Afghanistan has slapped US-funded contractors working on reconstruction efforts with nearly $1 billion in taxes since 2008, often in spite of clear tax exemption agreements, a government watchdog has found.
Complicating matters, US contracting officers often don’t understand Afghanistan’s tax laws, resulting in improper payouts to contractors for taxes, the Special Inspector General for Afghanistan Reconstruction revealed in report Tuesday.
“It’s disturbing that the Afghan government is targeting American contractors with unjust taxes and intimidation,” IG John Sopko said in a statement. “It’s even more disturbing that US agencies are letting it happen — all at the expense of American taxpayers, who have already shouldered a heavy burden on Afghan reconstruction. This needs to end.”
Overall, the report found the Afghan Ministry of Finance levied about $921 million in taxes and penalties on 43 contractors. About $93 million came from a corporate income tax category that U.S. and Afghan officials agreed ought to be exempt.
Meanwhile, contractors hit with the taxes appear to be passing along the cost to the government. The report found contractors adjusting their bids to account for the increased tax costs.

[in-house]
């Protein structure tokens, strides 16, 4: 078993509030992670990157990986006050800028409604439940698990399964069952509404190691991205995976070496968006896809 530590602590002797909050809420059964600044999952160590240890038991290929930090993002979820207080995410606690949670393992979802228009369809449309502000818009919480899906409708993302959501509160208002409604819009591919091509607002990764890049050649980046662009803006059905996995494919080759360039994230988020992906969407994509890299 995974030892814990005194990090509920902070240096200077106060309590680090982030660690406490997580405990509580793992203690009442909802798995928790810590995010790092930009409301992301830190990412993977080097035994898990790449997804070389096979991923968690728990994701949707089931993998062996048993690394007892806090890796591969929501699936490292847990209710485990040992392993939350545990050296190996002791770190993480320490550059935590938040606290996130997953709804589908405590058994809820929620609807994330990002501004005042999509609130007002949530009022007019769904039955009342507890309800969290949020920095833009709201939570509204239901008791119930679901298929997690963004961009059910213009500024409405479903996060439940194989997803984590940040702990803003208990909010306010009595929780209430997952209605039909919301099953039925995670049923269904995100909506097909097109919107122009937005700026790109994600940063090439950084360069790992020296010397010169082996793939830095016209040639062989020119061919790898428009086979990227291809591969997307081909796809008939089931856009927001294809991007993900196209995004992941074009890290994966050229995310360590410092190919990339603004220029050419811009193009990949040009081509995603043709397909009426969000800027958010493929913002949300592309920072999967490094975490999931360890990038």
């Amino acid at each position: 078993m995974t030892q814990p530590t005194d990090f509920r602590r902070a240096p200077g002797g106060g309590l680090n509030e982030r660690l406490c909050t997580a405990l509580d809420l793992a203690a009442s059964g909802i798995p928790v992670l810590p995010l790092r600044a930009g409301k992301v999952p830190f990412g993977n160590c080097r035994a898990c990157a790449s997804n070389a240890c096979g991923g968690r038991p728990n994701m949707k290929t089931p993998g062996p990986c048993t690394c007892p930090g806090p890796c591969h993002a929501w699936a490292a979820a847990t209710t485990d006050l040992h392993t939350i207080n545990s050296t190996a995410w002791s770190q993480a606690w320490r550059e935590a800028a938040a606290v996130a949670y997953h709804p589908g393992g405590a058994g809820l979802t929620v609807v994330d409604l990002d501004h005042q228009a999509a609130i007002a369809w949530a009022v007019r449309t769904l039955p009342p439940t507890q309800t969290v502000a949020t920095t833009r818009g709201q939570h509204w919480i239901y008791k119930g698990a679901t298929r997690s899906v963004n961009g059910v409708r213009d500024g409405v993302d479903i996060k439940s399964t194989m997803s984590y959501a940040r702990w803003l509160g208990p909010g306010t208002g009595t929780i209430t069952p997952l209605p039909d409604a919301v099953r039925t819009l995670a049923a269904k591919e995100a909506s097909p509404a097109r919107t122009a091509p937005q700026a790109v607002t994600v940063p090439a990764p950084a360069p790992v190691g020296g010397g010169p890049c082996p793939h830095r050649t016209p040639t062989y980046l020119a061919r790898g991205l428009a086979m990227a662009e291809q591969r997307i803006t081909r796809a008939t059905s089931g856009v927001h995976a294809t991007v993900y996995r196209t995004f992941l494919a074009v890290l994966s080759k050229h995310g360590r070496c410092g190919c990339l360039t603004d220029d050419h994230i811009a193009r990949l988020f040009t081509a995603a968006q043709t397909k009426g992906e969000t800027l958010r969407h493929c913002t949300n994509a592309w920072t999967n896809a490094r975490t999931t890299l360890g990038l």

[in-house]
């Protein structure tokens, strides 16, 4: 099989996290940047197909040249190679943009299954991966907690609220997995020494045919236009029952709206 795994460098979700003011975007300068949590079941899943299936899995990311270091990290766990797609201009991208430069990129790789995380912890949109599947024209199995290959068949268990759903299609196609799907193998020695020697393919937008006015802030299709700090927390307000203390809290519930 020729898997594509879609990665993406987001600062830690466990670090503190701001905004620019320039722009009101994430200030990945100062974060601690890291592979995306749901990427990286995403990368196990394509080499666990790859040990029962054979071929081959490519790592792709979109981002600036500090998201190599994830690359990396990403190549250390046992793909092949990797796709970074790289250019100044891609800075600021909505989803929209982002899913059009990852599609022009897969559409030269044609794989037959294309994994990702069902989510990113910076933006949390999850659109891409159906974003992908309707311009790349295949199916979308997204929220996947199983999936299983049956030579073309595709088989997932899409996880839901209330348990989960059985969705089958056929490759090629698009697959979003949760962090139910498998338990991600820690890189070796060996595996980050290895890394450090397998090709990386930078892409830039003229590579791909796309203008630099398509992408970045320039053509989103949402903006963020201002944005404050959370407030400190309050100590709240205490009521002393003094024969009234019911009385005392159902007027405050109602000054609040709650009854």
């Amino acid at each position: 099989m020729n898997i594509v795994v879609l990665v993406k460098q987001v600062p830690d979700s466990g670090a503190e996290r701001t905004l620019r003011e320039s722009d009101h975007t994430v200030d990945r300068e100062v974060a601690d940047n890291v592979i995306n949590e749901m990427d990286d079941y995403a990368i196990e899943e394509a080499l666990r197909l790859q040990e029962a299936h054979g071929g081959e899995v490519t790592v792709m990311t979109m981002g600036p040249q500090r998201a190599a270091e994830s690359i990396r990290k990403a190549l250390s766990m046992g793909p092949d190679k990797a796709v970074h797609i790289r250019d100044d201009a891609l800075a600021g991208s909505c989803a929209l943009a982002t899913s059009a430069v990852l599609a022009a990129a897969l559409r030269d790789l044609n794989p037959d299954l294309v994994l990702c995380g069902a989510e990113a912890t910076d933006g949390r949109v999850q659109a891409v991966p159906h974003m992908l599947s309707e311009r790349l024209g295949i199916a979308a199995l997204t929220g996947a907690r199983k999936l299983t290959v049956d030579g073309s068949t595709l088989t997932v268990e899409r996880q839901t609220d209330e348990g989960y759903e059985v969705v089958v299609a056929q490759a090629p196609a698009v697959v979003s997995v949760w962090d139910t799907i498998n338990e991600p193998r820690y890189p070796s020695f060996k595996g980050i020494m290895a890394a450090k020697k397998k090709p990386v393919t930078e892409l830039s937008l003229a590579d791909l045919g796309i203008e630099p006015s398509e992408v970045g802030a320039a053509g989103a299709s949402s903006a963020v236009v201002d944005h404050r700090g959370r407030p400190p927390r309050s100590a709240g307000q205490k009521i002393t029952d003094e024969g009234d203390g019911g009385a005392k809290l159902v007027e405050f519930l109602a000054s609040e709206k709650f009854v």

The report also concluded there was a lack of a consensus among U.S. agencies funding reconstruction efforts — the Defense Department, Army Corps of Engineers, State Department and U.S. Agency for International Development — on taxation.
But in a written response accompanying the report, the State Department disagreed with special IG’s assessment, saying agencies have common understandings of tax agreements in place.
Sopko’s report said the Army and Army Corps of Engineers agreed with his recommendations, including training contracting officials to recognize taxes in invoices and contracts, and are working to address them.
State Department officials questioned the IG’s authority to examine the issue, saying the State Department IG and the Government Accountability Office are “the responsible inspection entities.”